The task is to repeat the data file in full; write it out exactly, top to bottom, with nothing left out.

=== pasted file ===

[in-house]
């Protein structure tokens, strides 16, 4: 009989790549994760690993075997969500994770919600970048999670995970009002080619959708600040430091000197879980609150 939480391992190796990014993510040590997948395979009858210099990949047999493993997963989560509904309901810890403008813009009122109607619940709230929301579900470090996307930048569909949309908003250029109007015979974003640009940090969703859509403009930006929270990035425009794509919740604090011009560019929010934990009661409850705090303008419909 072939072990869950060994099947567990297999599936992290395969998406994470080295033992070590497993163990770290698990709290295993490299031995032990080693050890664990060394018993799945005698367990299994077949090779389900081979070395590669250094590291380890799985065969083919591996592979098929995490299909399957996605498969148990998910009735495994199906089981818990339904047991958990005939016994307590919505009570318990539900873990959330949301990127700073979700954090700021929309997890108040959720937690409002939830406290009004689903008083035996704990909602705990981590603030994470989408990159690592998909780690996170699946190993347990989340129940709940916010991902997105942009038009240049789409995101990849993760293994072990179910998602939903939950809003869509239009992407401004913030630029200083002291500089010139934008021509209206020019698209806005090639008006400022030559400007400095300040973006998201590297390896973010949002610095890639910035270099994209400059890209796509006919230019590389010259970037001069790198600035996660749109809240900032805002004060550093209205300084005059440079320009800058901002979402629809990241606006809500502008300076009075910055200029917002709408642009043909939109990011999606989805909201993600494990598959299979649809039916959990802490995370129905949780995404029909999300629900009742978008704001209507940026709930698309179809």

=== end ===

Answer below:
[in-house]
């Protein structure tokens, strides 16, 4: 009989790549994760690993075997969500994770919600970048999670995970009002080619959708600040430091000197879980609150 939480391992190796990014993510040590997948395979009858210099990949047999493993997963989560509904309901810890403008813009009122109607619940709230929301579900470090996307930048569909949309908003250029109007015979974003640009940090969703859509403009930006929270990035425009794509919740604090011009560019929010934990009661409850705090303008419909 072939072990869950060994099947567990297999599936992290395969998406994470080295033992070590497993163990770290698990709290295993490299031995032990080693050890664990060394018993799945005698367990299994077949090779389900081979070395590669250094590291380890799985065969083919591996592979098929995490299909399957996605498969148990998910009735495994199906089981818990339904047991958990005939016994307590919505009570318990539900873990959330949301990127700073979700954090700021929309997890108040959720937690409002939830406290009004689903008083035996704990909602705990981590603030994470989408990159690592998909780690996170699946190993347990989340129940709940916010991902997105942009038009240049789409995101990849993760293994072990179910998602939903939950809003869509239009992407401004913030630029200083002291500089010139934008021509209206020019698209806005090639008006400022030559400007400095300040973006998201590297390896973010949002610095890639910035270099994209400059890209796509006919230019590389010259970037001069790198600035996660749109809240900032805002004060550093209205300084005059440079320009800058901002979402629809990241606006809500502008300076009075910055200029917002709408642009043909939109990011999606989805909201993600494990598959299979649809039916959990802490995370129905949780995404029909999300629900009742978008704001209507940026709930698309179809």